Oprah and others have long advocated the benefits of keeping a gratitude journal. It’s supposed to create mindfulness. And say “thank you” for blessings, even when some days there doesn’t appear to be a single thing to be grateful for. On some cosmic level, it changes our focus from bitching and complaining and wanting, wanting, wanting to understanding (at least momentarily) that we have everything we truly need.
Abraham Maslow defined a Hierarchy of Needs. He knew humans could not strive to the highest level on the pyramid, that being the need for self-actualization, until basic needs like food, shelter, safety, love and belonging were met. In a country like Canada and a province like Alberta, this is not an issue for most of us. The vast majority of us have a roof over our heads, more than enough food, gainful employment, loved ones and good health. Once our basic needs are met, we can appreciate and strive for higher levels of challenge, creativity and learning. We can be grateful.
My own attempts at keeping a gratitude journal have been hit and miss. My January 1, 1998 entry included “Today I’m grateful for 1. The day off 2. A sleep-in 3. Snow at last (but not too much) 4. The Woman’s Retreat Book 5. New doors to keep out the cold.” Sorry, nothing too profound there. The five items and the lead-in line of “today I’m grateful for” are modeled after recommendations from Sarah Ban Breathnach’s bestseller Simple Abundance (1995).
Flipping through my journal, even with its long, long gaps, is a fun, mystifying read. Some entries are so short and cryptic that I have no clue what they mean. All reflect a particular mindset and time in my life. It seems I’ve been grateful for (in no particular order): Roy, Greg and Hilary, Robin Williams, productive meetings, hoarfrost, my mother, Chinese food, talks with a sister, God’s protection on the road, belly laughs, no cavities, scrabble with the kids, books, art, a tax refund, Buddy, great bargains, good health and countless other people, things and events.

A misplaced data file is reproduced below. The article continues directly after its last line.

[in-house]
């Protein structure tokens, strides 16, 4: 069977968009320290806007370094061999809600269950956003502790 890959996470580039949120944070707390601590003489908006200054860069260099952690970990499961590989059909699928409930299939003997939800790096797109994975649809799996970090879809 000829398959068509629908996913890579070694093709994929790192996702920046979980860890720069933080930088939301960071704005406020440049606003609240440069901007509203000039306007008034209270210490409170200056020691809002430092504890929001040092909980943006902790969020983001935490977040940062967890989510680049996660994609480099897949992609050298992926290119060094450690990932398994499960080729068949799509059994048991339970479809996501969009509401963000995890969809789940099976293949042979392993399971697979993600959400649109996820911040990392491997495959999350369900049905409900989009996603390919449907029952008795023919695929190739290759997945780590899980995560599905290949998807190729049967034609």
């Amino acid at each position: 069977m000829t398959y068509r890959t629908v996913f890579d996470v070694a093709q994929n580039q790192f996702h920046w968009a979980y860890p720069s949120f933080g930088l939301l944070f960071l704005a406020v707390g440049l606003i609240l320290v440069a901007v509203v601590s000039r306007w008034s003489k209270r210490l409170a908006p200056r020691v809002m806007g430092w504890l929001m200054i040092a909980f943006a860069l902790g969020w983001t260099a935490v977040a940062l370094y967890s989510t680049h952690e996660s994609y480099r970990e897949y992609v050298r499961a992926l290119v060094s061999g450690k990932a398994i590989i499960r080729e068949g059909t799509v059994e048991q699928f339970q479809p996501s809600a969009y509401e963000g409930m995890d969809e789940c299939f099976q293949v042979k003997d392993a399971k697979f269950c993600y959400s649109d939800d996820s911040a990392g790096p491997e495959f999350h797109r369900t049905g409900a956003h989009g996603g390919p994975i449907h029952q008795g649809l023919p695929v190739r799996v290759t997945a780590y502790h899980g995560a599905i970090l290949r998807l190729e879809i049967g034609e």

The January 14th entry the gratitude journal in Simple Abundance (1995) begins with a Melody Beattie quote:
Gratitude unlocks the fullness of life. It turns what we have into enough, and more. It turns denial into acceptance, chaos to order, confusion to clarity. It can turn a meal into a feast, a house into a home, a stranger into a friend. Gratitude makes sense of our past, brings peace for today, and creates a vision for tomorrow. (p. 14)
Focusing on the abundance in our lives rather than what is lacking, “sets in motion an ancient spiritual law: the more you have and are grateful for, the more will be given you,” according to Ban Breathnach (p. 16).
On Thanksgiving Day, we will say a prayer of thanks, sit down to an enormous meal and promptly forget our blessings. It’s time to get back to an attitude of gratitude every day, day in and day out, from where I sit.
Louden, J. (1997). The Woman’s Retreat Book: A Guide to Restoring, Rediscovering, and Reawakening Your True Self in a Moment, an Hour, a Day, or a Weekend. New York: HarperCollins.
Ban Breathnach, S. (1995). Simple Abundance: A Daybook of Comfort and Joy. 10th anniversary edition. New York: Warner Books.